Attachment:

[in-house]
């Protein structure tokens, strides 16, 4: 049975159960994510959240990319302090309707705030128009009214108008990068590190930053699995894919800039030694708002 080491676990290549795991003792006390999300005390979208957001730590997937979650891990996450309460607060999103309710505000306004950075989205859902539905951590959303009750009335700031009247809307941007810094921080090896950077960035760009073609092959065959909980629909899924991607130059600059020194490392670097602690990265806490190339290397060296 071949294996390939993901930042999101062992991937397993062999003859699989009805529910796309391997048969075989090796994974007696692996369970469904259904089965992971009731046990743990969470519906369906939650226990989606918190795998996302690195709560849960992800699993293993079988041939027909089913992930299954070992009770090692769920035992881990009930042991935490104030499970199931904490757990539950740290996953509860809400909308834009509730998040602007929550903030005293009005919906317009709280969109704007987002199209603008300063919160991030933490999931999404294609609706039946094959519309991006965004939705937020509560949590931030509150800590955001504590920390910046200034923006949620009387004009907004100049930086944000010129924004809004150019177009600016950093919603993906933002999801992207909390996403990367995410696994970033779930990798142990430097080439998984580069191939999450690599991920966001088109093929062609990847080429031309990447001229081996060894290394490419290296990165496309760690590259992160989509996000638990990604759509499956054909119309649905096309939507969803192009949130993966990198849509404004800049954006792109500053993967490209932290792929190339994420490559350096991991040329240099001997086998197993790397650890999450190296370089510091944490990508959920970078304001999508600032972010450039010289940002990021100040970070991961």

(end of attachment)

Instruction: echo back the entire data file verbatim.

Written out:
[in-house]
């Protein structure tokens, strides 16, 4: 049975159960994510959240990319302090309707705030128009009214108008990068590190930053699995894919800039030694708002 080491676990290549795991003792006390999300005390979208957001730590997937979650891990996450309460607060999103309710505000306004950075989205859902539905951590959303009750009335700031009247809307941007810094921080090896950077960035760009073609092959065959909980629909899924991607130059600059020194490392670097602690990265806490190339290397060296 071949294996390939993901930042999101062992991937397993062999003859699989009805529910796309391997048969075989090796994974007696692996369970469904259904089965992971009731046990743990969470519906369906939650226990989606918190795998996302690195709560849960992800699993293993079988041939027909089913992930299954070992009770090692769920035992881990009930042991935490104030499970199931904490757990539950740290996953509860809400909308834009509730998040602007929550903030005293009005919906317009709280969109704007987002199209603008300063919160991030933490999931999404294609609706039946094959519309991006965004939705937020509560949590931030509150800590955001504590920390910046200034923006949620009387004009907004100049930086944000010129924004809004150019177009600016950093919603993906933002999801992207909390996403990367995410696994970033779930990798142990430097080439998984580069191939999450690599991920966001088109093929062609990847080429031309990447001229081996060894290394490419290296990165496309760690590259992160989509996000638990990604759509499956054909119309649905096309939507969803192009949130993966990198849509404004800049954006792109500053993967490209932290792929190339994420490559350096991991040329240099001997086998197993790397650890999450190296370089510091944490990508959920970078304001999508600032972010450039010289940002990021100040970070991961």